The ideal control for long-covid studies would be a group of people who believe they may have been infected, but weren't (i.e. placebo covid-19). A new study on a large cohort essentially achieved that experimental design.
The study found that persistent physical long-term symptoms were associated more with the belief of having experienced COVID-19 infection than with having laboratory-confirmed SARS-CoV-2 infection, with the notable exception of loss of smell (anosmia).
The should not be interpreted as evidence that long-covid isn't real. Though, it stresses the difficulty of teasing apart the actual long-term physiological effects of SARSCoV2 infection with the nocebo effect of believing to have had covid.
Any suffering and ill health is equally real, irrespective of its cause, be it tissue damage or stress. Also, there is no clear boundary between psychological and physical illness. For example, stress is a common cause of herpes (HSV) reactivation.
Long-covid is a major challenge for the individuals affected, but also for society more generally. The causes of long covid are diverse and likely range from the trauma experienced during the pandemic to direct physiological injury caused by SARSCoV2 infection.
I appreciate this may sound insensitive and heartless, but I believe that for many long covid sufferers, healing will come primarily through regaining a sense of hope, confidence and joy once the pandemic will be over rather than from any medical intervention.

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More from @BallouxFrancois

10 Nov
A significant proportion of healthcare workers (HCWs) in the UK exposed to SARSCoV2 during the 1st wave of COVID19 never tested positive for PCR or antibodies. Instead, they controlled infection through expansion of pre-existing X-reactive T-cells.
The ability to control infections through pre-existing T-cell immunity likely stemmed from constant pre-pandemic low-level exposure of HCWs to endemic coronaviruses. Such X-reactive T-cell immunity may not be sufficient to control infections by the more aggressive α/δ strains.
More positively, the results reinforce the importance of long-lasting T-cell immunity (i.e. decades) and could inform the design of the next generation of SARSCoV2 vaccines.
Read 6 tweets
9 Nov
Challenge accepted! let's try to start studying up on covid together. I suggest we first go through some of the arguments for or against SARCoV2 being a neurotropic virus.
The first question we may wish to ask is whether SARSCoV2 is found in the brain. Evidence remains limited to date but this recent study in Cell suggests SARSCoV2 isn't present in the brain in COVID19 patients, in line with most recent, solid evidence.
So, we may wish to ask what protects the brain against SARSCoV2 infection. A possible answer may be that the cell receptor gene called ACE2 that the virus needs to infect cells in our body is actually not highly expressed at all in our brain.
Read 9 tweets
4 Nov
This looks like a potentially excellent piece of news ...
But, it could actually have been largely anticipated that loss of smell and other neurological manifestations of COVID19 were probably not caused by direct damage to the brain, as I hypothesised in this piece from June this year.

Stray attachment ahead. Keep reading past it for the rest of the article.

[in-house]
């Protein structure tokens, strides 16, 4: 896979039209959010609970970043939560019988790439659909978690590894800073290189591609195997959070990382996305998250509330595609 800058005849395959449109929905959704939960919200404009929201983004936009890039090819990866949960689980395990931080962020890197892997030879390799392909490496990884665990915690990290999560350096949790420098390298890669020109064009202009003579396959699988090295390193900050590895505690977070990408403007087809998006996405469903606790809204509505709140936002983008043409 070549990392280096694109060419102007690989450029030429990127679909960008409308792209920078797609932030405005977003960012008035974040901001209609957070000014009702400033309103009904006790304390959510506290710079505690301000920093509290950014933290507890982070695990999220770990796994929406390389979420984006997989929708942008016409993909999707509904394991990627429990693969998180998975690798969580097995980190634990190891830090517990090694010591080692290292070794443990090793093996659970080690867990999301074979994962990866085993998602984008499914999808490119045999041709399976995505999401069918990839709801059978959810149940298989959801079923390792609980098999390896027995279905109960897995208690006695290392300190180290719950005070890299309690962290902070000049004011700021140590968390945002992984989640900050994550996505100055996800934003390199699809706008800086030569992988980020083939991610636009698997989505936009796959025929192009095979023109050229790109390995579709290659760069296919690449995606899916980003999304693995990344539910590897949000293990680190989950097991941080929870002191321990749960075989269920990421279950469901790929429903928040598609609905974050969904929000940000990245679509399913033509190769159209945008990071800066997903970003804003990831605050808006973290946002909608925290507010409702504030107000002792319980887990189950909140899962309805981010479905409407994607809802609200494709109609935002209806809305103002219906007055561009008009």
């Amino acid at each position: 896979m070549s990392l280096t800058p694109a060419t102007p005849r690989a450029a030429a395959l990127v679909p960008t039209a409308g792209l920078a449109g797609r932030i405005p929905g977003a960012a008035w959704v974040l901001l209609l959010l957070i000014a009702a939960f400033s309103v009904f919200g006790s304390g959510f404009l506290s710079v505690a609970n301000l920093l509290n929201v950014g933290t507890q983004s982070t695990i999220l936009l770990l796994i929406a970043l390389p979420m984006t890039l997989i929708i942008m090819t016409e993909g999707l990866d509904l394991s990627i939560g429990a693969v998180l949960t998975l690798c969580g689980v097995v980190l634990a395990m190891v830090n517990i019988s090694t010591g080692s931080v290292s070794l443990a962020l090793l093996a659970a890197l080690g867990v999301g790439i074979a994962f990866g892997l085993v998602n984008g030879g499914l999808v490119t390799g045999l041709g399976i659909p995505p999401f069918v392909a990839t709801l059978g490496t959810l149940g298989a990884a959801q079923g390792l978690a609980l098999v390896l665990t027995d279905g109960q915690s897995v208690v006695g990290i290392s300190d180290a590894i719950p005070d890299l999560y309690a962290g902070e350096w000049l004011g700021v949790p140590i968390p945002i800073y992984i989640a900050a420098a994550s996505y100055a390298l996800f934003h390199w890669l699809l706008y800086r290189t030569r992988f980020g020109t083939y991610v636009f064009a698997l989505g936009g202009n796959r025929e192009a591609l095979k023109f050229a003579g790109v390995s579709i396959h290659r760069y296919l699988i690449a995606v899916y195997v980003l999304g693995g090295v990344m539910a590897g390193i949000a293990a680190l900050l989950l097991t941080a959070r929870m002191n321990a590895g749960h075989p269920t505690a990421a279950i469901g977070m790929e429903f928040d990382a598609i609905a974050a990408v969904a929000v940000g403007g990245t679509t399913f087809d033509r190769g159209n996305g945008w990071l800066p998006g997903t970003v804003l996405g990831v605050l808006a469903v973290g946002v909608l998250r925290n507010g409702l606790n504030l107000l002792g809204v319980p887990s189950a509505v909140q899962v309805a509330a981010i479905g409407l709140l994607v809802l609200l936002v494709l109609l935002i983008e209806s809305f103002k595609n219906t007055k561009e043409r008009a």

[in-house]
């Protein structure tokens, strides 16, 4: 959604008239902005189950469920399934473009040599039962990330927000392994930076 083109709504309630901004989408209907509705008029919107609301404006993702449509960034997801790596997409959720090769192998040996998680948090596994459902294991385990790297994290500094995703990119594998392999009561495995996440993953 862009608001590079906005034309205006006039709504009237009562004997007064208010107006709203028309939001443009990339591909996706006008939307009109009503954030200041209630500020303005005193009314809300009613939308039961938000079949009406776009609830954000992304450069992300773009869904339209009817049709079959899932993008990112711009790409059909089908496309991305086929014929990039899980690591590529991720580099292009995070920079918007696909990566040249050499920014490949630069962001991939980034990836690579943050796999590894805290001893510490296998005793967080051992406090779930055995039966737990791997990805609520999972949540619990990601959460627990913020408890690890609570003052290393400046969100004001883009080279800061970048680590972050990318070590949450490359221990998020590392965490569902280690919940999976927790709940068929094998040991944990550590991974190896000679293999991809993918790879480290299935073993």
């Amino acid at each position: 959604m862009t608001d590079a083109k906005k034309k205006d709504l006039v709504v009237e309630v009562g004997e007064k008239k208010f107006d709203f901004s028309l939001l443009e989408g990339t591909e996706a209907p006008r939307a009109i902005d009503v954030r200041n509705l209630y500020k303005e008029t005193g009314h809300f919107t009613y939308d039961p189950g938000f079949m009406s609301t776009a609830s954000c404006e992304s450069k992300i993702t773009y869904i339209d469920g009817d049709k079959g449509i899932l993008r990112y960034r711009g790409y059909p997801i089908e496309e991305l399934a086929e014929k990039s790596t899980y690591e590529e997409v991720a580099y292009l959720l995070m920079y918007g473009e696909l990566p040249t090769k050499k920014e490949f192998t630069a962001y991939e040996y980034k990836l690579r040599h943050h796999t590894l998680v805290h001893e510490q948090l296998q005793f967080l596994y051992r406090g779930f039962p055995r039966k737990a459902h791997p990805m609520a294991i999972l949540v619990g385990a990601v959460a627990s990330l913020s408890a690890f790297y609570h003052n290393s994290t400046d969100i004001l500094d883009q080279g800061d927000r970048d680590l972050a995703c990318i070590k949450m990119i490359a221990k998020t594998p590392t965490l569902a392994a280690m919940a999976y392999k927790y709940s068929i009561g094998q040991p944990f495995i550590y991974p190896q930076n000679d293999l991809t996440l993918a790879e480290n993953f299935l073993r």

Amy got there first with this excellent thread.
Read 6 tweets
1 Nov
Today's covid drama ...

JCVI minutes fleetingly mention that infection during childhood likely increases immunisation in adults. Many misunderstood 'adults' as others in society rather than the children themselves as 'adults in the future'.
Massive outrage ensued and much bile was spilled against the 'JCVI anti-vaxers'. Many angry twitter threads got written and even the odd 'opinion piece' in semi-scientific journals was penned about a nefarious plot intent on sacrificing children to protect adults.
I appreciate everyone's on edge at this stage of the pandemic. Though, I respectfully recommend the next time something may be unclear to you, rather than erupting into paranoid, neurotic, conspiracy mode, please just enquire what was really meant.
Read 4 tweets
31 Oct
Not everyone seems to grasp the remit of a vaccine regulatory agency such as the JCVI. In short, it is to advise whether the benefits of vaccinating a specific demographic group (e.g. healthy 12-15 years olds) *significantly* exceed the risks for this group alone.
When the JCVI concluded on the basis of the evidence available at the time that the risk / benefit balance of vaccinating healthy 12-15 year olds was marginal, it made sense them not advising for it. A health intervention should only be undertaken when clearly beneficial.
The 'significant benefit' bit is particularly important in the context of vaccines. Non-negligible rates of adverse vaccine effects in children would likely fuel far more vaccine hesitancy (covid19 and otherwise) than the most ideological antivaxer could ever hope to spread.
Read 4 tweets
29 Oct
Early 2020 what worried me most is how long immunity following COVID-19 infection / vaccination may last for. We now have good data on that, despite people apparently disagreeing whether this is 'nothing' or 'a lot', even when agreeing on the numbers.
Many of those discussions feel remarkably sterile to me. While vaccines reduce morbidity / mortality, in particular if the most at risk in society have been vaccinated, they won't suppress transmission of SARS-CoV-2 on their own (Measles vaccines like).
Whatever a society chooses to do, and irrespective of how many people get vaccinated and re-vaccinated, it is unlikely to change the fact that eventually essentially everyone, everywhere will get exposed to the virus multiple times in their life time.
Read 6 tweets

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